The Journal of Extension -

August 2020 // Volume 58 // Number 4 // Ideas at Work // v58-4iw4

Engaging Teens and Adults in Mindfulness: The University of California 4-H Mindfulness Retreat

The University of California (UC) 4-H Mindfulness Retreat was developed on the basis of current research of positive youth outcomes associated with mindfulness. Curricula, resources, and programming were developed to introduce participants to mindfulness to improve overall health. The UC 4-H Mindfulness Retreat provides training and opportunities to teens and adults in the areas of mindfulness, nutrition, physical activity, stress management, relationship building, community connection, and advocacy. We present outcomes, successes, and lessons learned related to developing and executing a statewide mindfulness retreat for youths and adults.

Kendra M. Lewis
Youth and Family Resiliency State Specialist
University of New Hampshire
Durham, New Hampshire

Anne M. Iaccopucci
4-H Healthy Living Academic Coordinator
University of California, Agriculture and Natural Resources
Davis, California

Katherine E. Soule
Director of Cooperative Extension, San Luis Obispo and Santa Barbara Counties; Youth, Families, and Communities Advisor
University of California, Agriculture and Natural Resources
Davis, California


Mindfulness is defined as intentional awareness, being in the present moment, and experiencing life nonjudgmentally (Kabat-Zinn, 1994). Mindfulness practices provide youths with stress management tools (Garey, 2017; Taren et al., 2015), community connection (Broderick & Frank, 2014; Schonert-Reichl & Lawlor, 2010), and improved focus and concentration (Kuo & Taylor, 2004; Zenner, Herrnleben-Kurz, & Walach, 2014). The University of California (UC) 4-H Healthy Living Initiative is focused on providing learning opportunities that address health in the holistic sense—physical, social, and emotional health. Mindfulness practices support each of these domains. We intentionally designed the UC 4-H Mindfulness Retreat for both youths and adults to be equal participants alongside each other, exemplifying youth–adult partnerships (Jones & Perkins, 2004; Wong, Zimmerman, & Parker, 2010). Through this partnership, both youths and adults build skills in mindfulness, stress management, relationship building, and community connection. We use a retreat setting in accordance with prior research on the effectiveness of this structure for both Extension clientele (e.g., Lesmeister, Green, Derby, & Bothum, 2012; Maginnis & Boeckner, 1996) and staff (e.g., Worker, Hill, Miller, Go, & Boyes, 2014).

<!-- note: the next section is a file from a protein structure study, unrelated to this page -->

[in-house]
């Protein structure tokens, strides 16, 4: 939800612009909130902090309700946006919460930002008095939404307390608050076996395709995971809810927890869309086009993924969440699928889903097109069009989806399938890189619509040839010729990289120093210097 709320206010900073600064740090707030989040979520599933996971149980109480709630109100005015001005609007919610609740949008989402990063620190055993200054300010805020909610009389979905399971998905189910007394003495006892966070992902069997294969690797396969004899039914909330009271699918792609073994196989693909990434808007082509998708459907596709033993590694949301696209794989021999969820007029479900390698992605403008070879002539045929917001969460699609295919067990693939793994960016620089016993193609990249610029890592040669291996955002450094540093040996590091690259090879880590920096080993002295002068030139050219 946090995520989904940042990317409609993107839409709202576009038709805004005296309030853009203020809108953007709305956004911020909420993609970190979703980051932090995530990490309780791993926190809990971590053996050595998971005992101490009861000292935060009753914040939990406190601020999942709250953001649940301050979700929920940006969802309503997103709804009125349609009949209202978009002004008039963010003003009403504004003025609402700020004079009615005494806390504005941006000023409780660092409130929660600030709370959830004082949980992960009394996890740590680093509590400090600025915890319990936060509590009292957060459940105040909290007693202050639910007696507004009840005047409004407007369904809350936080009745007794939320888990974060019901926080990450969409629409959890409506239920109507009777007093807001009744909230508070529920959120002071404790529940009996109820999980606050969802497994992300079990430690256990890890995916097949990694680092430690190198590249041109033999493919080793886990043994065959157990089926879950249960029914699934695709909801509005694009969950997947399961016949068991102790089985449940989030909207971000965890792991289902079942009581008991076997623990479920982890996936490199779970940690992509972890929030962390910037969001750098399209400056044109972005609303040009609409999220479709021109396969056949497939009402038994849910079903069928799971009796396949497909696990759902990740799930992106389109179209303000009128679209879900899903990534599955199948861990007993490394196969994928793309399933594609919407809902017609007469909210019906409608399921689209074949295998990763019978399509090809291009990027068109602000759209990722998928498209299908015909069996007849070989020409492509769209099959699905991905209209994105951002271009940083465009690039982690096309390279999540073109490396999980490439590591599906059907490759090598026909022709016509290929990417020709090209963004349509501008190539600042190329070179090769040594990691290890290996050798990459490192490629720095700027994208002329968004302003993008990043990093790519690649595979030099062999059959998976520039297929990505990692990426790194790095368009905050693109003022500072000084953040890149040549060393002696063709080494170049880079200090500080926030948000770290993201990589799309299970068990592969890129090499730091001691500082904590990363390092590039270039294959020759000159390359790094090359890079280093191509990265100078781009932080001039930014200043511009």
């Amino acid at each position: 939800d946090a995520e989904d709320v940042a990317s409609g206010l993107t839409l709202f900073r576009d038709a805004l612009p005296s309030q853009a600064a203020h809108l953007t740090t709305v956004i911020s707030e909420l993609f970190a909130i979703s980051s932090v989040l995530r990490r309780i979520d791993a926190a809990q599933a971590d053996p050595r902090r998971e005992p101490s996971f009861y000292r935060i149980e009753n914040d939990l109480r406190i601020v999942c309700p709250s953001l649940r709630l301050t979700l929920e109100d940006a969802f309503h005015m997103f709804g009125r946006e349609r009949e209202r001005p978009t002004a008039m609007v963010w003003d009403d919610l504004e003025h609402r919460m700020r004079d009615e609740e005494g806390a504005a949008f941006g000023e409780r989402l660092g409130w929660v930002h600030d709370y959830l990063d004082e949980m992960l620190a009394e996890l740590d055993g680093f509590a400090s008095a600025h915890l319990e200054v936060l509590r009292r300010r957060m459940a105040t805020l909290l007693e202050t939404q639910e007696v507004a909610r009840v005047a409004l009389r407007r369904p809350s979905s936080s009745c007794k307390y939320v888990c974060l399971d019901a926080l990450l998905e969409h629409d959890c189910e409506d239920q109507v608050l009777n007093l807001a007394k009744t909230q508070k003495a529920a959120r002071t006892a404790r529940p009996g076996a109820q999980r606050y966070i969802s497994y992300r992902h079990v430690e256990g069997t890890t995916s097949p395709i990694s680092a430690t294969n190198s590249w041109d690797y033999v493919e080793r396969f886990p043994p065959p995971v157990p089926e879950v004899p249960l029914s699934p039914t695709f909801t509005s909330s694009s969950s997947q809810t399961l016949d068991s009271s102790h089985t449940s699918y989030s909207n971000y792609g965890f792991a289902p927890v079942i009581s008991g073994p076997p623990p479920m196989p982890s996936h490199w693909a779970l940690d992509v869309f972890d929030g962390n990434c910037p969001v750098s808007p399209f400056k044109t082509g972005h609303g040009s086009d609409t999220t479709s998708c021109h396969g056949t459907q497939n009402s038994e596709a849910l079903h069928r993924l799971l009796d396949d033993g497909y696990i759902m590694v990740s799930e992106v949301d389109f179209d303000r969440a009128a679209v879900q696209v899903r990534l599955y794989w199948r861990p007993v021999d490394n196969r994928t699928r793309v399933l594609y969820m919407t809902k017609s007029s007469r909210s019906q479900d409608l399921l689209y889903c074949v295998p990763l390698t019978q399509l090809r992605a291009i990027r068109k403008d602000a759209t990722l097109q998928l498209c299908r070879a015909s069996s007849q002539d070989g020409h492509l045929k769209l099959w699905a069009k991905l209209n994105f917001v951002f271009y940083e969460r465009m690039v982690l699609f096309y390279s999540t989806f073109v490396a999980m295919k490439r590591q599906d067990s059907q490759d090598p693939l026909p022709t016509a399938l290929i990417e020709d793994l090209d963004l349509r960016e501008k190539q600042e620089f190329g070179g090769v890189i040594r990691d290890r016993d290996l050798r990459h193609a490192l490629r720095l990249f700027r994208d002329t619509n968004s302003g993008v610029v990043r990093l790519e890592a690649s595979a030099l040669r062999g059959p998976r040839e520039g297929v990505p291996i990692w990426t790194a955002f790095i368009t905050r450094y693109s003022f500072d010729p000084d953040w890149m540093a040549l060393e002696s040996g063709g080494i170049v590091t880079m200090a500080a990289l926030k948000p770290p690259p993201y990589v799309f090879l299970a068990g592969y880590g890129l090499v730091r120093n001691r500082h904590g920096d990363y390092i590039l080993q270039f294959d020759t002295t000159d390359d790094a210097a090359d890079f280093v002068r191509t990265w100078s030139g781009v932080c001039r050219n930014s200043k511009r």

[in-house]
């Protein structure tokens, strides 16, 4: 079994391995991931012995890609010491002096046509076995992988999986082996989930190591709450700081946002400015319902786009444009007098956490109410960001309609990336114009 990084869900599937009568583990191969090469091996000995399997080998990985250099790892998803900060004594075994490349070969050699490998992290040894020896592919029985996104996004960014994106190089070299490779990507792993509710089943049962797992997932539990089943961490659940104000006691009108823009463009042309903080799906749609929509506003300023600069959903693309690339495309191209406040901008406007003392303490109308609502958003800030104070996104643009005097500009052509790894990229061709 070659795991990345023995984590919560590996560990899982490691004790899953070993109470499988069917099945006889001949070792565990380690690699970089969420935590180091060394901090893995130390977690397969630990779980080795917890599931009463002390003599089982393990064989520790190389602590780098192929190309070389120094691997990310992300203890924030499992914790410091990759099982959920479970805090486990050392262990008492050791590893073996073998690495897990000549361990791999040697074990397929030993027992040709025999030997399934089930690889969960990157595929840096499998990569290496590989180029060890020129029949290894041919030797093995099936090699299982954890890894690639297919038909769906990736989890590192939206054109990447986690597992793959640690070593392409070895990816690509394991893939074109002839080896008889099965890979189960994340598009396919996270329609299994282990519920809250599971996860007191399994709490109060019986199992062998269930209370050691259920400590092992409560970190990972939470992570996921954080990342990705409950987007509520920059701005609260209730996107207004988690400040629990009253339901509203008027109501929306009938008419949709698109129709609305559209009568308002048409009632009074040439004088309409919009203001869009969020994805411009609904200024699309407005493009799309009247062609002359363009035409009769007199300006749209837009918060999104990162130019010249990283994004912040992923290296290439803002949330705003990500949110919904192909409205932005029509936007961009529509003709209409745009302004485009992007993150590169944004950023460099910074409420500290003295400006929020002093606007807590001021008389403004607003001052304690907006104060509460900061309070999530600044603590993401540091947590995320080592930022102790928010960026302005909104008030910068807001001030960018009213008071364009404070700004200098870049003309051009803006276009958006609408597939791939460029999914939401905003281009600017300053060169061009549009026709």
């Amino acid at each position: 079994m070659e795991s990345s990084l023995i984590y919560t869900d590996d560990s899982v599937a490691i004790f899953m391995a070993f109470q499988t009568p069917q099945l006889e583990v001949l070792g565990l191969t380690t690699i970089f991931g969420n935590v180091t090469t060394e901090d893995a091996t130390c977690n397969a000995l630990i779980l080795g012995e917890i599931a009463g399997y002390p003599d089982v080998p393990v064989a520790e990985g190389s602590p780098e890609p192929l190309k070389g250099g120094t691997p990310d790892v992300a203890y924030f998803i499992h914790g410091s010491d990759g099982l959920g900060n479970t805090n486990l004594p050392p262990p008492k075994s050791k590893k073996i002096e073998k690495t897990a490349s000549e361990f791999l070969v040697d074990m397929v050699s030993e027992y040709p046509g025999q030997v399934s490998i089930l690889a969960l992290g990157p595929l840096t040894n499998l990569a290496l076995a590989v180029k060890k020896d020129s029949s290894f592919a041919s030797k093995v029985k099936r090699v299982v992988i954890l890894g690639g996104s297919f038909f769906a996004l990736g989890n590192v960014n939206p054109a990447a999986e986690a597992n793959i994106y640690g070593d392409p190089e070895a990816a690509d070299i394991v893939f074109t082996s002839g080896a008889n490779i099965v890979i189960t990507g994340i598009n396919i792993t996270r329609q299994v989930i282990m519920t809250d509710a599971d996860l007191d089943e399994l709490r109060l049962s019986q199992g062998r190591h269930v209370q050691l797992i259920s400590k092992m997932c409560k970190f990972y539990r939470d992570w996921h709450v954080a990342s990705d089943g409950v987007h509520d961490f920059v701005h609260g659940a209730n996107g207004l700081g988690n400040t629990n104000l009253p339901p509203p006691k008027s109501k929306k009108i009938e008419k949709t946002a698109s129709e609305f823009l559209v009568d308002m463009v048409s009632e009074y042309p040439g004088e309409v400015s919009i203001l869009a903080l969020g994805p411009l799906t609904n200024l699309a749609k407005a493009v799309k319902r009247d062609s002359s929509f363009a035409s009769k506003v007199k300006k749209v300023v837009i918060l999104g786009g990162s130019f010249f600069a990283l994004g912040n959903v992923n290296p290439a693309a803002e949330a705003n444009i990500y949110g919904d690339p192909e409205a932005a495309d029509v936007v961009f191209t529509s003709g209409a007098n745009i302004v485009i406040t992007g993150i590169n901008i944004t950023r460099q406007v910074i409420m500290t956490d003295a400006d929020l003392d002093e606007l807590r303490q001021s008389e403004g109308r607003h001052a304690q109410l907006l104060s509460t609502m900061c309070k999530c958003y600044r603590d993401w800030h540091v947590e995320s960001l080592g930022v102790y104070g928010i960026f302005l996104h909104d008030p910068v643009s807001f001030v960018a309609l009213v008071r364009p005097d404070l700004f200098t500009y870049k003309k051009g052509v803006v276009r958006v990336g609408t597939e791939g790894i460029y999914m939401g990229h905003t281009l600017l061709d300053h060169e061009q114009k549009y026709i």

Retreat Structure

We have offered the UC 4-H Mindfulness Retreat for 4 consecutive years. Youths aged 13–19 years and adults spend 3 days in a camp setting promoting their health and well-being. The retreat is focused on developing and maintaining personal skills for leading a healthful lifestyle, which include understanding of mindfulness, stress management, community connection, nutrition, relationship building, breathing exercises, and guided relaxation.

We begin with a welcome activity, establishment of group agreements, and an introduction to mindfulness. We provide sessions in yoga, stress management, and art and opportunities to explore nature. Through reflection time, socialization, and emotional-regulation techniques, participants learn how to apply mindfulness-based practices in their daily lives. Sessions are led by experts with extensive knowledge in the various methods. "Hangout time" sessions are electronics free; we encourage participants to spend time getting to know one another or practicing self-reflection. We provide games to facilitate the hangouts. Each year, participants are given a "welcome" gift, such as a journal, a book about managing stress or anxiety, or a sleep kit (e.g., eye masks, lavender oil). Many activities are being developed for use in youth and teen mindfulness curricula (see Appendix A). A sample agenda is presented in Appendix B.